Economic Change and the National Question in Twentieth-Century Europe

By Alice Teichova; Herbert Matis et al. | Go to book overview

CHAPTER FOUR
Lusatian Sorbs in Germany before the Second World
War: the influence of the economy on the national question
Eduard Kubů

Geographical position, climatic conditions and natural wealth, together with the economic and social development closely related to these factors, have always played a fundamental role in the life of states, peoples or sub-communities. These factors were of particular importance in the case of the smallest distinct Slavonic ethnic group still in existence — the Lusatian Sorbs. In the medieval and early-modern periods the geographic—economic factor tended to promote the survival of the Sorbs' language and specific social characteristics, hemmed in on all sides by Germans. The Slav areas of Lusatia were mainly poor and sparsely settled and had an incomparably smaller share of towns and town populations than the German-speaking areas that surrounded them. For this reason the Sorbs could live in a degree of isolation from the German environment and were able to develop in their own way, with a significant degree of autonomy. Hartmut Zwahr even goes so far as to speak of the Sorbs' insular existence, citing Jakub Lorenc-Zalěsky's characterisation of the group as 'an island of the forgotten'. 1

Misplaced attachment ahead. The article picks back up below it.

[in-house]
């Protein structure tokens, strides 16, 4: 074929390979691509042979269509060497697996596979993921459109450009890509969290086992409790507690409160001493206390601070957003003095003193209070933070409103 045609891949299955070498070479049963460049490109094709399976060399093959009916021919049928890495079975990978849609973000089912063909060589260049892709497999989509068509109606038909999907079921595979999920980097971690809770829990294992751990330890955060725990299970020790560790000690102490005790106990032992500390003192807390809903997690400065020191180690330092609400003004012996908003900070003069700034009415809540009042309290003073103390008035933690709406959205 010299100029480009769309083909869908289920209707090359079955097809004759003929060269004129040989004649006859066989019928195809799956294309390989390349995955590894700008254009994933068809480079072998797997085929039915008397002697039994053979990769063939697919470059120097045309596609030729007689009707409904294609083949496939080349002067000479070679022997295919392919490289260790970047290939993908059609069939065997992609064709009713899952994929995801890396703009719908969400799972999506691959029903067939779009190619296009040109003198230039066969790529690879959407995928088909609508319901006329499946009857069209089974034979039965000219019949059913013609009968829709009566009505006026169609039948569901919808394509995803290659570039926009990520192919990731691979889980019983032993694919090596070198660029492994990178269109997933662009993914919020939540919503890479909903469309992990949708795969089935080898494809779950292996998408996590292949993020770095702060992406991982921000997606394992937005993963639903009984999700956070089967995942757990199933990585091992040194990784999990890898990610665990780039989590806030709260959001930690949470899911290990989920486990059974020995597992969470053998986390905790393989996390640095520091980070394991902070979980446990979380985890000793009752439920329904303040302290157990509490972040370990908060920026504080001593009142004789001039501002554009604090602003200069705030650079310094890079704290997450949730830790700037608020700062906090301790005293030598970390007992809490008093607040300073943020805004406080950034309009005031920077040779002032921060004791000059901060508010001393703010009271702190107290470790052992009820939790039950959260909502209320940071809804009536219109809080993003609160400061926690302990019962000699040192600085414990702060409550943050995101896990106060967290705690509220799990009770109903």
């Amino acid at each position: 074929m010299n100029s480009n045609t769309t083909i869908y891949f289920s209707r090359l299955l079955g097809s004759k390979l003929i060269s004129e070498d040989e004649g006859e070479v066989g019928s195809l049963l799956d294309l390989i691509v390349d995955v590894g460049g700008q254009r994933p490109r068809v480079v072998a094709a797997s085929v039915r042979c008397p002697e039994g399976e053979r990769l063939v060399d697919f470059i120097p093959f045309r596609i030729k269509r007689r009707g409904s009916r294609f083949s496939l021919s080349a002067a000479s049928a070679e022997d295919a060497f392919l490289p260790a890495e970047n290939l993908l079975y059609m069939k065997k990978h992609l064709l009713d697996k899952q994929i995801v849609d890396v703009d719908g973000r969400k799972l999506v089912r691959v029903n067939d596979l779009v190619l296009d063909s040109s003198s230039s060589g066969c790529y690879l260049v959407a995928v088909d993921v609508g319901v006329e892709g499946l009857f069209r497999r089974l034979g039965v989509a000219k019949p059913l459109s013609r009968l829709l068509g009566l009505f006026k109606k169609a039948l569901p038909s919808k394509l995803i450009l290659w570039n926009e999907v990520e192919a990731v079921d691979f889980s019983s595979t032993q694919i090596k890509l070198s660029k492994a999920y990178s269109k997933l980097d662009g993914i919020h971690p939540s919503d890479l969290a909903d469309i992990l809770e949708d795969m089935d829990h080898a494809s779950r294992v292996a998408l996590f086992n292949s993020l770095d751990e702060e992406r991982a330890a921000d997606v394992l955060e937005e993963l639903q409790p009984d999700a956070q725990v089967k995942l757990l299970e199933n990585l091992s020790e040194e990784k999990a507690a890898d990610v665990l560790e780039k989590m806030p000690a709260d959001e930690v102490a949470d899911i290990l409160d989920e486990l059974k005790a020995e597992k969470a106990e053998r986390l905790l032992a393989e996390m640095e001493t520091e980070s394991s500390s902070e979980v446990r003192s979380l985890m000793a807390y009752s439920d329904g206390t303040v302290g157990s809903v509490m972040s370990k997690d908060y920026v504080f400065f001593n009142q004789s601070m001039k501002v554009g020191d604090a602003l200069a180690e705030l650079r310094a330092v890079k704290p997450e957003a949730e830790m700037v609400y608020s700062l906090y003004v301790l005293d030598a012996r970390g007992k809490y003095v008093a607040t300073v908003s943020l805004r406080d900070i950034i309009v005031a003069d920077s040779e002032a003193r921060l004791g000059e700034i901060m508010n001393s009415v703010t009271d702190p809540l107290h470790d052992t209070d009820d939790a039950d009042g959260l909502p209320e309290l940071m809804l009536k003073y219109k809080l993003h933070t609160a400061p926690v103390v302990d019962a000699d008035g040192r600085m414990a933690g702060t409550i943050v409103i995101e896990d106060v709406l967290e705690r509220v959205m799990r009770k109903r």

This situation may be convincingly demonstrated using the example of the later Saxon Lusatia as described by Karlheinz Blaschke. 2 In 1835, for instance, in the Saxon territory populated by Sorbs, there was only one town with more than 10,000 inhabitants (Budyšin (German: Bautzen)), and two towns with a population of between 1,000 and 5,000 (Lubij (German: Löbau) and Mužakow (German: Muskau)). Population density essentially varied between three categories — up to 50 inhabitants per km2, up to 100 per km2 and, in a smaller area, up to only 20 per km2. In central Lusatia quite large areas of territory were not settled at all. In contrast, in the southern part of Lusatia, rapidly industrialising and inhabited by a German population spreading out along the Czech border, population density was in most areas up to 200 or up to 500 per km2, and where less then at least up to 100 per km2. These significantly smaller territories could also boast a larger number of urban areas and, in the same ratio, a larger number of more affluent inhabitants.

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